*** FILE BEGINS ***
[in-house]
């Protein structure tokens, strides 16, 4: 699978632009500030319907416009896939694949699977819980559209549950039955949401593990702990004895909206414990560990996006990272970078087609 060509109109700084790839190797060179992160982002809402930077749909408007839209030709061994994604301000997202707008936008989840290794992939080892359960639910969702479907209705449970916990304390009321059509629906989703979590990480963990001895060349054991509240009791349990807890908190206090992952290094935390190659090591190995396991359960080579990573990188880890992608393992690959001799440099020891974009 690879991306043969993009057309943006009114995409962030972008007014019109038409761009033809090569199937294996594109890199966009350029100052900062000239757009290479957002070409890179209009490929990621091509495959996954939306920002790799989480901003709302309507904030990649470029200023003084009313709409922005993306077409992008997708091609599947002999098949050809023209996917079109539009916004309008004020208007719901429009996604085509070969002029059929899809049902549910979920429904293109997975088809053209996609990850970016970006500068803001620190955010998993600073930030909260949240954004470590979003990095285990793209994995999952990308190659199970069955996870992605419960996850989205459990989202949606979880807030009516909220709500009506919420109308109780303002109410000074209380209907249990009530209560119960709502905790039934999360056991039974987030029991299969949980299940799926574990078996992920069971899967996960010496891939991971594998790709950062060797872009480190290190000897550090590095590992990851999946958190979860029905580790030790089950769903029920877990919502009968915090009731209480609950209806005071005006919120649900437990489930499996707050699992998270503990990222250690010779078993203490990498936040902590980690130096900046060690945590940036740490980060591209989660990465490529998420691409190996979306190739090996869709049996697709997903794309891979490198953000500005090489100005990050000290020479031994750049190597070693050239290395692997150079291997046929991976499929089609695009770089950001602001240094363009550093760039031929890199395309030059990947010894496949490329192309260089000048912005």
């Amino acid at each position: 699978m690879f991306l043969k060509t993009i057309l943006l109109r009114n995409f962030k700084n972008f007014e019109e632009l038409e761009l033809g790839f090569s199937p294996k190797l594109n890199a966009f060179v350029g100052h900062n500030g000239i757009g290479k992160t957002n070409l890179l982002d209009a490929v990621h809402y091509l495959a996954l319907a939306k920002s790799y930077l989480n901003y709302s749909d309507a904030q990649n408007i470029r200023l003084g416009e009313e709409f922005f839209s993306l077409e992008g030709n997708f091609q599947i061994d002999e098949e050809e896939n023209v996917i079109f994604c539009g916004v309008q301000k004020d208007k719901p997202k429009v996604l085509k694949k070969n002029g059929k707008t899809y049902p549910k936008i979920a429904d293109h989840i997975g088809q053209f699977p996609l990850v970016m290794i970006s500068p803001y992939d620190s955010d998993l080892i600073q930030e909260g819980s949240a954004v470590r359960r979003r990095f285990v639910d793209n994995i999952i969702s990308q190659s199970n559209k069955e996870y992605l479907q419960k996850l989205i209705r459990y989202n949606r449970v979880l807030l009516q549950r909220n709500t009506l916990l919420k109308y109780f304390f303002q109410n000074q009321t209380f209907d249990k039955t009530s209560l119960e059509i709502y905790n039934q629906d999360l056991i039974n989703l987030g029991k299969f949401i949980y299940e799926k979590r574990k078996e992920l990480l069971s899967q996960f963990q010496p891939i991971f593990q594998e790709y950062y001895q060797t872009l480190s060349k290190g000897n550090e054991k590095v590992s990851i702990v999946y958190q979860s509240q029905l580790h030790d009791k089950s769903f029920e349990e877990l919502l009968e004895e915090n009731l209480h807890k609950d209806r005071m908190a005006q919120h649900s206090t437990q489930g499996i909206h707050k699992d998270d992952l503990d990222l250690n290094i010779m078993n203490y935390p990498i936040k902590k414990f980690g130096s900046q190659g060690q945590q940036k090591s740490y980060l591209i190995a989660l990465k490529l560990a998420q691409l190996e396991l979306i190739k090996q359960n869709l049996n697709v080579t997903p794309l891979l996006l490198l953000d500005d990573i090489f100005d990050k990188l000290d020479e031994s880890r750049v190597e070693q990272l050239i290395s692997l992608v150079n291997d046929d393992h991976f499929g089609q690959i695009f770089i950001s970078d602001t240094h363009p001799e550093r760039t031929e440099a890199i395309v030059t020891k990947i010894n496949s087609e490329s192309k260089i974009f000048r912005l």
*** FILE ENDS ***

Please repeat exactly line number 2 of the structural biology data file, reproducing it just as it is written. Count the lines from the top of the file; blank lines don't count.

């Protein structure tokens, strides 16, 4: 699978632009500030319907416009896939694949699977819980559209549950039955949401593990702990004895909206414990560990996006990272970078087609 060509109109700084790839190797060179992160982002809402930077749909408007839209030709061994994604301000997202707008936008989840290794992939080892359960639910969702479907209705449970916990304390009321059509629906989703979590990480963990001895060349054991509240009791349990807890908190206090992952290094935390190659090591190995396991359960080579990573990188880890992608393992690959001799440099020891974009 690879991306043969993009057309943006009114995409962030972008007014019109038409761009033809090569199937294996594109890199966009350029100052900062000239757009290479957002070409890179209009490929990621091509495959996954939306920002790799989480901003709302309507904030990649470029200023003084009313709409922005993306077409992008997708091609599947002999098949050809023209996917079109539009916004309008004020208007719901429009996604085509070969002029059929899809049902549910979920429904293109997975088809053209996609990850970016970006500068803001620190955010998993600073930030909260949240954004470590979003990095285990793209994995999952990308190659199970069955996870992605419960996850989205459990989202949606979880807030009516909220709500009506919420109308109780303002109410000074209380209907249990009530209560119960709502905790039934999360056991039974987030029991299969949980299940799926574990078996992920069971899967996960010496891939991971594998790709950062060797872009480190290190000897550090590095590992990851999946958190979860029905580790030790089950769903029920877990919502009968915090009731209480609950209806005071005006919120649900437990489930499996707050699992998270503990990222250690010779078993203490990498936040902590980690130096900046060690945590940036740490980060591209989660990465490529998420691409190996979306190739090996869709049996697709997903794309891979490198953000500005090489100005990050000290020479031994750049190597070693050239290395692997150079291997046929991976499929089609695009770089950001602001240094363009550093760039031929890199395309030059990947010894496949490329192309260089000048912005």